I Am No Longer A Machine

I realized something today as I was standing in front of my oven, carefully placing eight dinosaur chicken nuggets in a row on a pan.   Both my children were at the kitchen table, happily playing with crayons and blocks.  It was almost noon on a Monday.  It was at this moment it dawned on me that I am no longer a machine.

See as I was standing there, joy in my heart, gazing over their work – encouraging them, helping them, laughing with them – I felt a pang in my stomach.  A knot of anxiety jabbed me deep in my gut.  I knew what it was telling me, why it had graced me with it’s disgusting presence.  I wasn’t producing anything for it.  I wasn’t doing anything that could be formulated into a spreadsheet to display my progress or lack thereof.

At a previous corporate position I held, we had “Our Numbers”.  Or at least, that is what we called them in our department.  I’m certain this report had an official name, something like quarterly summery progress report, I suppose.  To the people in my department though, it was the still small voice in the part of our brains – not stemming from the Spirit – but stemming from Corporate America.  It was the voice that reminded us time is money.  It reminded us that we were nothing more than the production we put out.  It reminded us that in order to get a raise, which on a good year would equal half of the cost of living increase, was determined by the outcome of “Our Numbers”.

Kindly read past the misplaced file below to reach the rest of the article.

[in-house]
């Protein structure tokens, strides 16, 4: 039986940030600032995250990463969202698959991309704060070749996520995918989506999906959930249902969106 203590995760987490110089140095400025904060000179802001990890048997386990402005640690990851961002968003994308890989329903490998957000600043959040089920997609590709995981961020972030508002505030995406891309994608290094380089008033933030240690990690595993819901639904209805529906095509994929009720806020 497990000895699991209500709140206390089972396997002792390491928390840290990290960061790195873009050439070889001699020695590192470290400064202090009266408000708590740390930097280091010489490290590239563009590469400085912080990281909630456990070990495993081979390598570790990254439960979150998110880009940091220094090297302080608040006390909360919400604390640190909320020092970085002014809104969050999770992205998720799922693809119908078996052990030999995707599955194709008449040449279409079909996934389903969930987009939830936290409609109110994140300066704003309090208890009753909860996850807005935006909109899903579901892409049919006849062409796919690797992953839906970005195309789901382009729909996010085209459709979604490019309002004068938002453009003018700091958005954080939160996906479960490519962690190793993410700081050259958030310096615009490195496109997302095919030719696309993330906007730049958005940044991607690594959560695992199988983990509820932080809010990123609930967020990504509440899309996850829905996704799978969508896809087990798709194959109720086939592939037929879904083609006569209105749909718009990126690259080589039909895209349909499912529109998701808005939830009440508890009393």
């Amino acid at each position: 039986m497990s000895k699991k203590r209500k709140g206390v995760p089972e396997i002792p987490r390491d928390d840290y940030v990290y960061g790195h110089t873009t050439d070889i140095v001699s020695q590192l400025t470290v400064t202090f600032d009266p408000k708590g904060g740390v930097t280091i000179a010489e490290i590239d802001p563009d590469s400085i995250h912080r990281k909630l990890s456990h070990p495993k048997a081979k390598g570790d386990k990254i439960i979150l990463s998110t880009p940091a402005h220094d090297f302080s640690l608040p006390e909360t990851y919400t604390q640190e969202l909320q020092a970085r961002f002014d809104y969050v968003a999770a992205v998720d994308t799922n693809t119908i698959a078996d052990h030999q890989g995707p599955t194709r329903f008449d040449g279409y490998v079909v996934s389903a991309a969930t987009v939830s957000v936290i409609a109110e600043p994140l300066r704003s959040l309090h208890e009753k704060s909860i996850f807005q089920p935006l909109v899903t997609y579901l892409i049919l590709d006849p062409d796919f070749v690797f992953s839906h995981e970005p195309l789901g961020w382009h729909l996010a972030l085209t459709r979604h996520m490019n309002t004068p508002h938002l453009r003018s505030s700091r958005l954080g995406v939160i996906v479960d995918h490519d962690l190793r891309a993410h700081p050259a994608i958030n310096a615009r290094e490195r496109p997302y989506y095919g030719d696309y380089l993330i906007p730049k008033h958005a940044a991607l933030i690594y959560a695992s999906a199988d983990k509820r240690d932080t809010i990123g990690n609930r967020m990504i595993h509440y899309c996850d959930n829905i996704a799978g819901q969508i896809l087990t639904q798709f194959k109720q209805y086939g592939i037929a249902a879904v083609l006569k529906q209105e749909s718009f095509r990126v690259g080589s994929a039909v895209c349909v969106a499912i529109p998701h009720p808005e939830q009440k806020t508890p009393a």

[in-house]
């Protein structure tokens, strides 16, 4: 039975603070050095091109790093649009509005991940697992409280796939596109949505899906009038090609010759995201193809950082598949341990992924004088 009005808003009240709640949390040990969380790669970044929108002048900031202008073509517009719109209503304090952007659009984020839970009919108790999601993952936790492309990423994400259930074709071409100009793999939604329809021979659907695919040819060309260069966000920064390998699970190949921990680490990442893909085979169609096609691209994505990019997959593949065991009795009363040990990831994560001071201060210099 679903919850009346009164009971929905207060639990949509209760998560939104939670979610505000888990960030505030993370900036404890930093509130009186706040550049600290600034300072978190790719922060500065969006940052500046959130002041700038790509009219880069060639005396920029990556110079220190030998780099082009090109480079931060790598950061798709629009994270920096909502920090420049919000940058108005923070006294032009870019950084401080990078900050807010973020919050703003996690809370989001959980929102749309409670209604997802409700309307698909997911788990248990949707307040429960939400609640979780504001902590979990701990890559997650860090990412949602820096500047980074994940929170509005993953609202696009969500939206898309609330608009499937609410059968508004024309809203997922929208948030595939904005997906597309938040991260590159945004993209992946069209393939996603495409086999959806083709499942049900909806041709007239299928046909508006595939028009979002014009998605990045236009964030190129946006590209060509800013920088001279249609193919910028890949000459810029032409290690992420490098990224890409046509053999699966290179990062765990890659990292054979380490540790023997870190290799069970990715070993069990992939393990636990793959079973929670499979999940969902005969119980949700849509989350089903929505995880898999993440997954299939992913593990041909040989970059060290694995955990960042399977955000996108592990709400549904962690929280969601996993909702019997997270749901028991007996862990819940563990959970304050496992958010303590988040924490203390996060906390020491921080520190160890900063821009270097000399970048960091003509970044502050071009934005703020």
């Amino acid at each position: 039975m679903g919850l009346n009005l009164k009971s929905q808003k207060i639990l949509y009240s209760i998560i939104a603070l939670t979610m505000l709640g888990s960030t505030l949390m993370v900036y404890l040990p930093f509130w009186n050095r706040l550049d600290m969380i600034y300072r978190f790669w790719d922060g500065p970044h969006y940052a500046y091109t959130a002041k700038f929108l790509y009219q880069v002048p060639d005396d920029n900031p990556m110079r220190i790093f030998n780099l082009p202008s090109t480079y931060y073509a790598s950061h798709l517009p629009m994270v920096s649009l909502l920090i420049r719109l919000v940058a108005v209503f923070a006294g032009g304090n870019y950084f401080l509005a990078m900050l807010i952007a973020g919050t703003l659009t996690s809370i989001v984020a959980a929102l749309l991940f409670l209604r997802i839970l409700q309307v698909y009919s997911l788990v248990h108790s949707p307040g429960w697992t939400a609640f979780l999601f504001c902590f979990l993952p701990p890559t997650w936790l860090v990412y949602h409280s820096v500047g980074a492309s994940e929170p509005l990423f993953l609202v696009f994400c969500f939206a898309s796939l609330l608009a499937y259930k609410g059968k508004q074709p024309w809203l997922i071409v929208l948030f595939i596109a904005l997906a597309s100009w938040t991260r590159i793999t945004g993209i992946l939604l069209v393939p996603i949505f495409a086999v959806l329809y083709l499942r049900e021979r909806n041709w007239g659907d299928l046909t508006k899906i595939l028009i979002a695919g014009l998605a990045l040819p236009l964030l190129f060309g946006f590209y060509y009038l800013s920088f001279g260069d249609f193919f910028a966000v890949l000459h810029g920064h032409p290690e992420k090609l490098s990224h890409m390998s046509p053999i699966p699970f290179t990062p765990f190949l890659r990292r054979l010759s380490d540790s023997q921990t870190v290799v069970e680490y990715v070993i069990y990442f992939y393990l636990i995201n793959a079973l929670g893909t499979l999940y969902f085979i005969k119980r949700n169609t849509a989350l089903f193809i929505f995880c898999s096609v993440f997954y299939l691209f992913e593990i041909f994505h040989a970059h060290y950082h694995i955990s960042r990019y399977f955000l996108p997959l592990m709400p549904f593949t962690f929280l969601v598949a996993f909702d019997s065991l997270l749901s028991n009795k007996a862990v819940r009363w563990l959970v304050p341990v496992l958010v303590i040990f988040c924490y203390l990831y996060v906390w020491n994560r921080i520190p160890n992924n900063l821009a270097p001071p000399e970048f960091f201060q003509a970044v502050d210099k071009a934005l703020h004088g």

There is joy in hard work, company loyalty, and work ethic – all of which I like to think I possess.  There is also a time for simply living in the moment.  We were not built to be machines.  We were built to create, procreate, and honor the earth we were given.

I spent almost 45 minutes with Isaac this morning doing two things; trying to get him to say “shoe” and playfully helping him pull his shoe on his foot.  I spent 45 minutes with my child in which the worth of my time could not be determined.  I spent 45 minutes in which I did not produce and no client could be billed for my time.  Isaac will likely not be putting shoes on by himself anytime soon. And when he does say “shoe”, it could have been the exact same day he would have learned this word if I had not spent those 45 minutes working with him on it.

My worth is no longer determined by my production.  It is not determined by numbers, graphs, or progress reports.  My worth, in my home, with my children, is the level at which I am able to love them … a worth that cannot be broken down and analyzed.  The deep longing I have always had to stay at home with my children, is to be given the opportunity to simply love on them more hours of the day.  I am here to love them.  Nothing I do, or don’t do, short of loving them is going to change that.

I am no longer a machine … and this will take some getting used to.

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How To Still A Dizzy Heart

I’ve battled with anxiety my whole life. It sprouts up from time to time in a most disgusting and volatile way. I rarely see it coming. I usually can’t idenify a concrete reason for its arrival. And I’m always unhappy to have it around. Recently, it has come to visit. I suppose it showed up after Christmas; sometime after the tree was taken down, and the holiday was finally at a close.